Labelling milk products

The law relating to the labelling of milk products is governed by the following regulations:

  • The Food Labelling Regulations 1996;
  • The Condensed and Dried Milk (England) Regulations 2003;
  • The Condensed and Dried Milk (England) (Amendment) Regulations 2008;
  • The Casein and Caseinates Regulations 1985;
  • The Casein and Caseinates (Amendment) Regulations 1989;
  • The Spreadable Fats (Marketing Standards) and the Milk and Milk Products (Protection of Designations) (England) Regulations 2008.

Labelling raw milk

In addition to the general requirements set out in the Food Labelling Regulations 1996 there are some specific requirements relating to raw milk (excluding raw milk from buffaloes).

It is a requirement that the container in which raw milk is sold be marked or labelled with the words “This milk has not been heat-treated and may therefore contain organisms harmful to health”.

Where raw milk is sold at a catering establishment and is not prepacked it is a requirement that the container in which the milk is sold be labelled or that there be a ticket or notice that is readily discernible by an intending purchaser at the purchase place stating “milk supplied in this establishment has not been heat-treated and may therefore contain organisms harmful to health.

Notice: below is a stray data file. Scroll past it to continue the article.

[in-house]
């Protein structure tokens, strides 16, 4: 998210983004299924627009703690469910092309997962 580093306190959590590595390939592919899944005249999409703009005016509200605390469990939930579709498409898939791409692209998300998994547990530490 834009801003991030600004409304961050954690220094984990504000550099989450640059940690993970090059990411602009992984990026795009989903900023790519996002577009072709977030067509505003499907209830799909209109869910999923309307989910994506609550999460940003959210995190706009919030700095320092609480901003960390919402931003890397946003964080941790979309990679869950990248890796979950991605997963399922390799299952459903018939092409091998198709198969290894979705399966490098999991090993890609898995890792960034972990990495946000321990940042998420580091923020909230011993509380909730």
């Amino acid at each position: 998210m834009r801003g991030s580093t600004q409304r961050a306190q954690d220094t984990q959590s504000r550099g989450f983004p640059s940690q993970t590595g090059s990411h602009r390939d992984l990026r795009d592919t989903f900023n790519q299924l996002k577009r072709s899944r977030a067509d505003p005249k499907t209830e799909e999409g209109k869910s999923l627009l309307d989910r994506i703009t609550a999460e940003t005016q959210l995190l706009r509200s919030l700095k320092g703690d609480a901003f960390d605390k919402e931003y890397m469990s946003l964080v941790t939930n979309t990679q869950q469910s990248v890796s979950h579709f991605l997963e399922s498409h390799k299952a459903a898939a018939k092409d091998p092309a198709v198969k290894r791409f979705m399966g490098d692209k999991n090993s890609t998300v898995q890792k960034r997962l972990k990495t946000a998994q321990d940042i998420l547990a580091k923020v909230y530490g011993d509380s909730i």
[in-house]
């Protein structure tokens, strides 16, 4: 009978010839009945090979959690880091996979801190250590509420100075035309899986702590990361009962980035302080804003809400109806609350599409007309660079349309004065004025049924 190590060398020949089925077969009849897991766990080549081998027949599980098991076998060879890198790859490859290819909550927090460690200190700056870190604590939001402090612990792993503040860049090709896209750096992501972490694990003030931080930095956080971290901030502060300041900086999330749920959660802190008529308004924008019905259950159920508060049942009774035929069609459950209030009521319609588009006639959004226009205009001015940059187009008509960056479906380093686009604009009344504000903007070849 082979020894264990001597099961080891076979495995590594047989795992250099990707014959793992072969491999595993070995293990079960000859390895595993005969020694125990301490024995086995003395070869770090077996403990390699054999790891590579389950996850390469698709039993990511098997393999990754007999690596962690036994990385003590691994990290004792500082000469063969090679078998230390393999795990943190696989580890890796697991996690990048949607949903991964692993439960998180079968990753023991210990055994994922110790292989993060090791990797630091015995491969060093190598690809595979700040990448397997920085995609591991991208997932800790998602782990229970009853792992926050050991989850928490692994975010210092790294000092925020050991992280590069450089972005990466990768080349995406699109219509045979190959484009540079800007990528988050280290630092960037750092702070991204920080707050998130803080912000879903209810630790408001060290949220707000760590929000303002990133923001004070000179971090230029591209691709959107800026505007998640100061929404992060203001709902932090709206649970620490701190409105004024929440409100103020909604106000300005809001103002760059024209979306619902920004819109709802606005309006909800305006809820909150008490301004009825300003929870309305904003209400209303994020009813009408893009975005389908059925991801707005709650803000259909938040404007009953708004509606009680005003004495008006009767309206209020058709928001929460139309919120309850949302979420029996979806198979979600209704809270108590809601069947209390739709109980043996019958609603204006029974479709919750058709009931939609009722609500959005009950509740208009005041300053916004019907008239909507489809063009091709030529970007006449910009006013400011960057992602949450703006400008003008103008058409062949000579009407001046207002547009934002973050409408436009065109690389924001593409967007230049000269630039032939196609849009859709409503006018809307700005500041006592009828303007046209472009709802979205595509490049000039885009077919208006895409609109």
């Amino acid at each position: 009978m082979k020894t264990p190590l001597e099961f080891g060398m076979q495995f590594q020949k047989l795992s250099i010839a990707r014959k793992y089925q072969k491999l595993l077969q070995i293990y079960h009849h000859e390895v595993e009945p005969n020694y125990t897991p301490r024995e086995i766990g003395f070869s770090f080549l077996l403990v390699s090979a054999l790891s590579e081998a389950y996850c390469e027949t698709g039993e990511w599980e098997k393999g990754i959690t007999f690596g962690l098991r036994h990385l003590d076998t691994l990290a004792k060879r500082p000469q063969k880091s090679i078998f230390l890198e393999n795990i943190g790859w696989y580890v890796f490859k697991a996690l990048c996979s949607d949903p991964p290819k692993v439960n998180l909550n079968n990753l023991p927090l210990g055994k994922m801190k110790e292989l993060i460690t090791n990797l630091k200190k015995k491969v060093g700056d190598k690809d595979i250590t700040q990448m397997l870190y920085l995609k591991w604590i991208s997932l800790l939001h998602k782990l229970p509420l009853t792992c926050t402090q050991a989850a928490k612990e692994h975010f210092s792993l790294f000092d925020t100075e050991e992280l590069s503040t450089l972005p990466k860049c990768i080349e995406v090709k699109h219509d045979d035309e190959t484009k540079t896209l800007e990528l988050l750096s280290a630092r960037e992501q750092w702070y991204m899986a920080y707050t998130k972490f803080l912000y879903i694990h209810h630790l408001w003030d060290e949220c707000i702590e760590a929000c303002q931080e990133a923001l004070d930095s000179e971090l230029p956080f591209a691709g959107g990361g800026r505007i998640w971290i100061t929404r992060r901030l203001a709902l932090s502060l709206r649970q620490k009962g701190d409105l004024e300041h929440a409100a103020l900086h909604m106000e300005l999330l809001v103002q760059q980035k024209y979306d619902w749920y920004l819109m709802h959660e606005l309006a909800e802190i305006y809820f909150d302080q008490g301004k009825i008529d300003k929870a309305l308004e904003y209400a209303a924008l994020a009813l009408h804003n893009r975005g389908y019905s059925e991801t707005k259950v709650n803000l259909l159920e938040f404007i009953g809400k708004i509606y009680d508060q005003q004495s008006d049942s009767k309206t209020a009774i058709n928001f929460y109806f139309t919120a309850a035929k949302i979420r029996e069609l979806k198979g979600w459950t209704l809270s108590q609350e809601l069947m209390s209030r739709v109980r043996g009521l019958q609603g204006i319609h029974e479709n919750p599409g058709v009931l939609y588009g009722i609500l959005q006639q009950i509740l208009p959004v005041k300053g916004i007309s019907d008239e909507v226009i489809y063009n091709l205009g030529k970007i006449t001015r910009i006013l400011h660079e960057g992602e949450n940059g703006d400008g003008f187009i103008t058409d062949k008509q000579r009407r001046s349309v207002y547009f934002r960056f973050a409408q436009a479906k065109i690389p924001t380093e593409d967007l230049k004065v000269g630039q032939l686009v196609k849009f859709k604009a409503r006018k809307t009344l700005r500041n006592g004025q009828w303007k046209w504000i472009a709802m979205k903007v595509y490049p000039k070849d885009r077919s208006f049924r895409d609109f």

Labelling products consisting of skimmed milk together with non-milk fat

It is a requirement that the container in which any product consisting of skimmed milk together with non-milk fat which is capable of being used as a substitute for milk (other than infant formulas, follow-on formulas and products specially formulated for infants or young children for medical purposes) is sold be prominently marked or labelled with a warning that the product is unfit, or not to be used, as food for babies.

Labelling condensed and dried milk

The following descriptions of products are referred to as “reserved descriptions”:

  • Partly dehydrated milk (condensed / evaporated milk);
  • Totally dehydrated milk (dried milk)

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For more information on:

  • Labelling caseins and caseinates
  • Vitamin content for spreadable fats
  • Failure to comply with the Regulations